So what can the NBA do? Consider turning the D-League into the Summer League. Imagine it—you make sure each NBA team is represented, keep the current D-League team locations, and each team would be filled with their affiliated NBA team's rookie class from the last two years among other NBA hopefuls. The league could run from July 1st to October 10th and be a mini NBA season, or roughly 40 games.
NBA teams could then stagger their rookie minutes accordingly, depending on who they want to see more development from and who could use more rest. For example, a team like Boston may not want to play incoming 3rd overall pick Jaylen Brown 30-plus minutes a night for 40 games, and instead could ensure that guys like James Young and RJ Hunter are tested more over the grind of a mimicked grueling season.
Additionally, the NBA could place stipulations on who is eligible to play in this new D-League/Summer League hybrid, to ensure that teams don't abuse the system. For example, the rosters could be limited to guys who have played two consecutive NBA seasons or less, and/or a minutes constraint could be tied to league eligibility, preventing those who have already logged plenty of NBA minutes from participating.
I would suspect that this revised league would take off immediately. Games would count a bit more, fans would get a genuine sneak peek on incoming young talent, and the social buzz would be through the roof. Odds are that both the ABC and Turner television networks would be all over broadcasting these contests.
The best part is it would give all NBA fans that extended summer outlet and ensure year-round basketball. Such a move could even propel the NBA further and make it the most-watched league in the U.S., a spot currently occupied by the NFL.
The current system is in place to mimic baseball's minor league system. When the NBA created the D-League, it envisioned a possibility for teams to randomly call up and call down players over the course of the season. That honestly doesn't happen nearly as much as it does in baseball, and those same NBA teams are likely to still call up said talent even without the prospect of the D-League. A better route is giving some of those players more exposure for a potential promotion down the line, whether that comes in the NBA or internationally.
There's really no way this idea would fail. The NBA has an opportunity to take advantage of the full calendar year and dominate this country. Adam Silver: make this switch and you'll be considered the greatest commissioner of all time.
We’ve already established that the Thunder, based on the past experience of missing the playoffs with a team led by Russell Westbrook and missing an injured Kevin Durant, would be best-served by trading Westbrook for multiple assets to launch their post-Durant era. We’ve also established that Oklahoma City will get the best package in return for Westbrook now, during the NBA offseason, as opposed to February’s trade deadline, when they’d be perceived as a more desperate negotiating partner. So without further ado, here are five offseason trade scenarios for Westbrook. And in the event that the Thunder can’t strike a deal now, my next post will offer five potential Westbrook trade scenarios for the trade deadline.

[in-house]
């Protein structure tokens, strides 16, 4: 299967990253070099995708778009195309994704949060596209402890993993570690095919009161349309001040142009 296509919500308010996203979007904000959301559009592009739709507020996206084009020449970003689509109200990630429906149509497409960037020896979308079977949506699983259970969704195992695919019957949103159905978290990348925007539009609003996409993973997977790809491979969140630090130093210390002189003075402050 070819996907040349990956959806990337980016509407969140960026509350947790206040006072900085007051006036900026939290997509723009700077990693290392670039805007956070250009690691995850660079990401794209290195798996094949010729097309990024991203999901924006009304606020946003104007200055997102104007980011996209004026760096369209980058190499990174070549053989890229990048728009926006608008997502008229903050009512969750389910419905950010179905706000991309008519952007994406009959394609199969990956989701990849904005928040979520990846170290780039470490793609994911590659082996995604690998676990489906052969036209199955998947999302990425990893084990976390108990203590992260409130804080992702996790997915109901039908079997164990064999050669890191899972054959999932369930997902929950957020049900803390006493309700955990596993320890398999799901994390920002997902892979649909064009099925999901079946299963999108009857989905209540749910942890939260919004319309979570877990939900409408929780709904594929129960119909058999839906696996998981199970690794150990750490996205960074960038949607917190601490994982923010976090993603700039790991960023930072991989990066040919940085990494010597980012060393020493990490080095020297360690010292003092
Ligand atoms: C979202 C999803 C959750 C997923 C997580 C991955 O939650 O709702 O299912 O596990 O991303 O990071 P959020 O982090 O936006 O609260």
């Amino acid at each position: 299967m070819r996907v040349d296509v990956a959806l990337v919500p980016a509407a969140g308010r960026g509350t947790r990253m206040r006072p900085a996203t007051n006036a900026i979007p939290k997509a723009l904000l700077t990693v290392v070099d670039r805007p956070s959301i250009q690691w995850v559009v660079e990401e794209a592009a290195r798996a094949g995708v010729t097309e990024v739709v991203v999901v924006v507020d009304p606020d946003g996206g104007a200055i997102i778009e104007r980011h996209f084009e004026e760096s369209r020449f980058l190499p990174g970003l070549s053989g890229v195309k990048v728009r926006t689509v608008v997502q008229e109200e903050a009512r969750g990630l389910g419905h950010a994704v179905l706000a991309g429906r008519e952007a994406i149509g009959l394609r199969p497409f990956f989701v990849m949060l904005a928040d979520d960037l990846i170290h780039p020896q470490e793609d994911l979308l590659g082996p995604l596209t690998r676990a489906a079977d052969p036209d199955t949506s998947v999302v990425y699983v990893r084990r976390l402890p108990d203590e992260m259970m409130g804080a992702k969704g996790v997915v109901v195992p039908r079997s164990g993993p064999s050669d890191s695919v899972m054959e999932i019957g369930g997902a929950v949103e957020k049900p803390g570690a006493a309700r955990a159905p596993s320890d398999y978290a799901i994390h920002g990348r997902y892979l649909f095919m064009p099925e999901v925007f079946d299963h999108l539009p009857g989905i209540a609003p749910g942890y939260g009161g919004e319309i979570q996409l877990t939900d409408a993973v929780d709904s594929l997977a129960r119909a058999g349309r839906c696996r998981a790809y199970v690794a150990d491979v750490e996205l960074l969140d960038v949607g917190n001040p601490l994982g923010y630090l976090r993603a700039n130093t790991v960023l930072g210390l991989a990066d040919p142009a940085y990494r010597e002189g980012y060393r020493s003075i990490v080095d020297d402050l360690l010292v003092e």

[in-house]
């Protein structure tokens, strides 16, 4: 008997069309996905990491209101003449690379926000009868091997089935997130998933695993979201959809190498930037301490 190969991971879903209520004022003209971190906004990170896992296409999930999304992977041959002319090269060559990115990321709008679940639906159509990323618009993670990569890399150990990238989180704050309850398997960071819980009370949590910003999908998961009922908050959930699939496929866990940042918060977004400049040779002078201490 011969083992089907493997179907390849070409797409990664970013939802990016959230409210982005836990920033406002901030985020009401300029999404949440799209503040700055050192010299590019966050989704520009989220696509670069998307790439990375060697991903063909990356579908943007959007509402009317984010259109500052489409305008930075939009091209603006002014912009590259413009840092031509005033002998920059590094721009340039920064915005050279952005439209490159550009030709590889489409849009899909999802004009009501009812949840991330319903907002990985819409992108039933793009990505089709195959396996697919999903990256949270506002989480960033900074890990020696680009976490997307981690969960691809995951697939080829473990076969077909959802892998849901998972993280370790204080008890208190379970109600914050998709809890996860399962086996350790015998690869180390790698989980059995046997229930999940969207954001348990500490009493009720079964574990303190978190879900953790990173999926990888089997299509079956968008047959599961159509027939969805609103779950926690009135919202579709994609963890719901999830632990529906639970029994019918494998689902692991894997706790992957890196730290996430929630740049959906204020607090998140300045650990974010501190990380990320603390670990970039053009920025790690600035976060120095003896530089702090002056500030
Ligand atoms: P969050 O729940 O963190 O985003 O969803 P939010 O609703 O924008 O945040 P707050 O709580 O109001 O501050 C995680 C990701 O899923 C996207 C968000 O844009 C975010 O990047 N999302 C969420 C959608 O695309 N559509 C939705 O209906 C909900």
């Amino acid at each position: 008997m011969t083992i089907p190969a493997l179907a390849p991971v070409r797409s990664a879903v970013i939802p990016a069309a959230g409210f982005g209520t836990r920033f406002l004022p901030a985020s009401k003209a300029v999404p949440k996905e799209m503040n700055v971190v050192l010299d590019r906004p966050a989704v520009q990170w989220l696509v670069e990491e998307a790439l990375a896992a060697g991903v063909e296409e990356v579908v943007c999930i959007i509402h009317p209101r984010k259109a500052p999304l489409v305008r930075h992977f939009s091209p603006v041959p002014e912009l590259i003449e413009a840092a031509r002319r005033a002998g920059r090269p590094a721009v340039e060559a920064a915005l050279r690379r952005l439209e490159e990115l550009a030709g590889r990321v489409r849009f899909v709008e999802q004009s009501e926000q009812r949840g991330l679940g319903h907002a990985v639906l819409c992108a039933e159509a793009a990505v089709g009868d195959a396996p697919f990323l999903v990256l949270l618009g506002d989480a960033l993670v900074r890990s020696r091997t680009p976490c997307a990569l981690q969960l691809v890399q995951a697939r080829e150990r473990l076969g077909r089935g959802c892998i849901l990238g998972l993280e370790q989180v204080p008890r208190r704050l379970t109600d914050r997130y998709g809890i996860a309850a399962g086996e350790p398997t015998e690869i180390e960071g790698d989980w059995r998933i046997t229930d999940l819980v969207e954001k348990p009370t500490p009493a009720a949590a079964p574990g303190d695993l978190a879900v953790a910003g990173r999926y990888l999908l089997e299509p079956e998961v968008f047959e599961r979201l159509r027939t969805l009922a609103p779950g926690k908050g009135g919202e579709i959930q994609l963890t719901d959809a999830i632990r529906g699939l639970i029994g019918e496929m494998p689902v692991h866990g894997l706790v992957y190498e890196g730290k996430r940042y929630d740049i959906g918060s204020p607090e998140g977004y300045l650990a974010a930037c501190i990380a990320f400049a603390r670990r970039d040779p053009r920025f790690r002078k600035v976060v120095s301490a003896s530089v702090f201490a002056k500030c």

Los Angeles Lakers get: Russell Westbrook
Thunder get: D’Angelo Russell, Brandon Ingram, Nick Young
Westbrook goes to his hometown team in southern California, and the Lakers would probably be confident about re-signing him next offseason. The Lakers satisfy their fans by getting a proven superstar for the post-Kobe era, rather than taking the risk that Russell and Ingram—the last two second-overall picks in the NBA Draft—don’t develop into “Westbrook-caliber” players. The Thunder assume that risk instead, but the upside is huge for them here. In fact, Ingram has drawn comparisons to none other than…Kevin Durant. If I’m Thunder GM Sam Presti, I make this deal in a heartbeat.
Are the Lakers giving up too much? Maybe so. But offloading Young, who just earned himself some renewed infamy by picking up an exploding firework, might be an added bonus for LA. And given the huge contracts they gave Timofey Mozgov (4 years, $64 million) and Luol Deng (4 years, $72 million) this offseason, their chances of signing Westbrook as a free agent without trading for him beforehand are not as clear as they once were.
Boston adds another star to pair with newly signed big man Al Horford, instantly becoming the top challenger to the Cleveland Cavaliers in the Eastern Conference. Oklahoma City gets two talented and complementary point guards—a solid defender in Smart, a top scorer in Thomas—to replace Westbrook, while Crowder slides into Durant’s small forward spot. The Brooklyn Nets’ pick (owned by Boston) is widely expected to fall in the next draft’s top 5—and Presti built the Thunder’s Westbrook/Durant-led core through the draft, after all.
It’s another great package for OKC, but can Boston be confident about re-signing Westbrook next offseason? Let’s say the Celtics make the NBA Finals, or even just the conference finals—is that enough to assure themselves of retaining Westbrook. Per NBA salary cap rules, they’d be able to sign him to a larger contract than any team he’d leave for, but Westbrook would still likely listen offers from the big-market teams in New York and LA. It’s a very risky proposition for Boston, especially given all the assets they’d surrender.
Minnesota Timberwolves get: Westbrook